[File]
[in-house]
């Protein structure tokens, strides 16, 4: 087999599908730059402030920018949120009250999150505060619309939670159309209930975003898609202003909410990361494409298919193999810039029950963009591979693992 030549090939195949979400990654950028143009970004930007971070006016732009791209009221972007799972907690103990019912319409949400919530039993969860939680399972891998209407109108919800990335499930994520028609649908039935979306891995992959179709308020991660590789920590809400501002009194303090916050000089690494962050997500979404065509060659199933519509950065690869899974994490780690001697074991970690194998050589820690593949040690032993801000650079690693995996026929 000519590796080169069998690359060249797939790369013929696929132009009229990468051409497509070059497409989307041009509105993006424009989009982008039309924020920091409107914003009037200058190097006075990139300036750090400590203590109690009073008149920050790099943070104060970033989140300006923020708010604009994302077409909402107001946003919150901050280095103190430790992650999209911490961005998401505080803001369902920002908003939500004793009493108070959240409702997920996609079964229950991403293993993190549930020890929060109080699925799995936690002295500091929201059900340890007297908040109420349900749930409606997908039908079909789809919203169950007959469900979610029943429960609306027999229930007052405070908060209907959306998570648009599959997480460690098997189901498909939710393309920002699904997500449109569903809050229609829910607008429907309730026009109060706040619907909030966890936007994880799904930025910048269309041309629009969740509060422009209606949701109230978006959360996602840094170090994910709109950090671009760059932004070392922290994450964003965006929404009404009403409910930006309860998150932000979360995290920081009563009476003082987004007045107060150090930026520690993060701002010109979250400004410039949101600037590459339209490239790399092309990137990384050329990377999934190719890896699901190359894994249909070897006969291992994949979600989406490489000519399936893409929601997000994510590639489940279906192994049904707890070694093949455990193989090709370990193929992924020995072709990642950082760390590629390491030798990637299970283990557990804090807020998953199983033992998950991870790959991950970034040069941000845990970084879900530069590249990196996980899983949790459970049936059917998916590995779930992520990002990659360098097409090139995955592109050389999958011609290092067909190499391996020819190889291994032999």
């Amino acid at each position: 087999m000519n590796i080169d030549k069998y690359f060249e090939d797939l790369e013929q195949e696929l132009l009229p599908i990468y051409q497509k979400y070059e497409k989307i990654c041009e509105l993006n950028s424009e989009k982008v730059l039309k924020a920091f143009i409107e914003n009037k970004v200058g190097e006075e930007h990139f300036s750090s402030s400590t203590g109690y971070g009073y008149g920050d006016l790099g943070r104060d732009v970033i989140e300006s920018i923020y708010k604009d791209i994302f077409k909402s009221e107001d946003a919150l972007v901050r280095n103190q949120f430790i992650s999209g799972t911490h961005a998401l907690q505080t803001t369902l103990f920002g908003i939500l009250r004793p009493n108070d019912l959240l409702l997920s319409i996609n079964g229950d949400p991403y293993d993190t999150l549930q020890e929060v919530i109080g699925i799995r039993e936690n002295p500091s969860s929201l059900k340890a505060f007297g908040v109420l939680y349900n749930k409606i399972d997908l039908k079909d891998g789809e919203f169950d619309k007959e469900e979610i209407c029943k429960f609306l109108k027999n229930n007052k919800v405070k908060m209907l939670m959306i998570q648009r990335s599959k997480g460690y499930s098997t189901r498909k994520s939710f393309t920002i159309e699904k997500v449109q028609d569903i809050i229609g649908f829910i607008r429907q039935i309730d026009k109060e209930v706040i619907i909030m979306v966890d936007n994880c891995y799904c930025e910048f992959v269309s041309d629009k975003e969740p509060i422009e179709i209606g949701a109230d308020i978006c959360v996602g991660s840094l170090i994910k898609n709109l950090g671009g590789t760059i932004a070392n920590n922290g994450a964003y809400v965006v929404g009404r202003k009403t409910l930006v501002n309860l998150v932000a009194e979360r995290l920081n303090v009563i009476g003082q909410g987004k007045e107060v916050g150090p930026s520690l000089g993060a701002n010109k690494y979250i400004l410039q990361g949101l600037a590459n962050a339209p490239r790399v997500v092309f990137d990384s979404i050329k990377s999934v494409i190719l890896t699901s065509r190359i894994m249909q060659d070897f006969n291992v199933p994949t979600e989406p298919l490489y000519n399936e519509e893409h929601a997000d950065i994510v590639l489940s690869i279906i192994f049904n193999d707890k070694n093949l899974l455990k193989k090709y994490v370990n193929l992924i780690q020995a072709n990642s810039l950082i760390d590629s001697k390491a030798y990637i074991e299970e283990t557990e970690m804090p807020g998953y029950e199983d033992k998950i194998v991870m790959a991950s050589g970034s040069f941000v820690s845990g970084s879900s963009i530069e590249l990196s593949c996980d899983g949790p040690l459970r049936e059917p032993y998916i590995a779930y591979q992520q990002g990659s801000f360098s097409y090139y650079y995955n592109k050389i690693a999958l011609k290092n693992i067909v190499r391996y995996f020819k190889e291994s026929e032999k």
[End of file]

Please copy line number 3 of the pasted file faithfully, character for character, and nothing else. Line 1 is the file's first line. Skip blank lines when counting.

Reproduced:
């Amino acid at each position: 087999m000519n590796i080169d030549k069998y690359f060249e090939d797939l790369e013929q195949e696929l132009l009229p599908i990468y051409q497509k979400y070059e497409k989307i990654c041009e509105l993006n950028s424009e989009k982008v730059l039309k924020a920091f143009i409107e914003n009037k970004v200058g190097e006075e930007h990139f300036s750090s402030s400590t203590g109690y971070g009073y008149g920050d006016l790099g943070r104060d732009v970033i989140e300006s920018i923020y708010k604009d791209i994302f077409k909402s009221e107001d946003a919150l972007v901050r280095n103190q949120f430790i992650s999209g799972t911490h961005a998401l907690q505080t803001t369902l103990f920002g908003i939500l009250r004793p009493n108070d019912l959240l409702l997920s319409i996609n079964g229950d949400p991403y293993d993190t999150l549930q020890e929060v919530i109080g699925i799995r039993e936690n002295p500091s969860s929201l059900k340890a505060f007297g908040v109420l939680y349900n749930k409606i399972d997908l039908k079909d891998g789809e919203f169950d619309k007959e469900e979610i209407c029943k429960f609306l109108k027999n229930n007052k919800v405070k908060m209907l939670m959306i998570q648009r990335s599959k997480g460690y499930s098997t189901r498909k994520s939710f393309t920002i159309e699904k997500v449109q028609d569903i809050i229609g649908f829910i607008r429907q039935i309730d026009k109060e209930v706040i619907i909030m979306v966890d936007n994880c891995y799904c930025e910048f992959v269309s041309d629009k975003e969740p509060i422009e179709i209606g949701a109230d308020i978006c959360v996602g991660s840094l170090i994910k898609n709109l950090g671009g590789t760059i932004a070392n920590n922290g994450a964003y809400v965006v929404g009404r202003k009403t409910l930006v501002n309860l998150v932000a009194e979360r995290l920081n303090v009563i009476g003082q909410g987004k007045e107060v916050g150090p930026s520690l000089g993060a701002n010109k690494y979250i400004l410039q990361g949101l600037a590459n962050a339209p490239r790399v997500v092309f990137d990384s979404i050329k990377s999934v494409i190719l890896t699901s065509r190359i894994m249909q060659d070897f006969n291992v199933p994949t979600e989406p298919l490489y000519n399936e519509e893409h929601a997000d950065i994510v590639l489940s690869i279906i192994f049904n193999d707890k070694n093949l899974l455990k193989k090709y994490v370990n193929l992924i780690q020995a072709n990642s810039l950082i760390d590629s001697k390491a030798y990637i074991e299970e283990t557990e970690m804090p807020g998953y029950e199983d033992k998950i194998v991870m790959a991950s050589g970034s040069f941000v820690s845990g970084s879900s963009i530069e590249l990196s593949c996980d899983g949790p040690l459970r049936e059917p032993y998916i590995a779930y591979q992520q990002g990659s801000f360098s097409y090139y650079y995955n592109k050389i690693a999958l011609k290092n693992i067909v190499r391996y995996f020819k190889e291994s026929e032999k």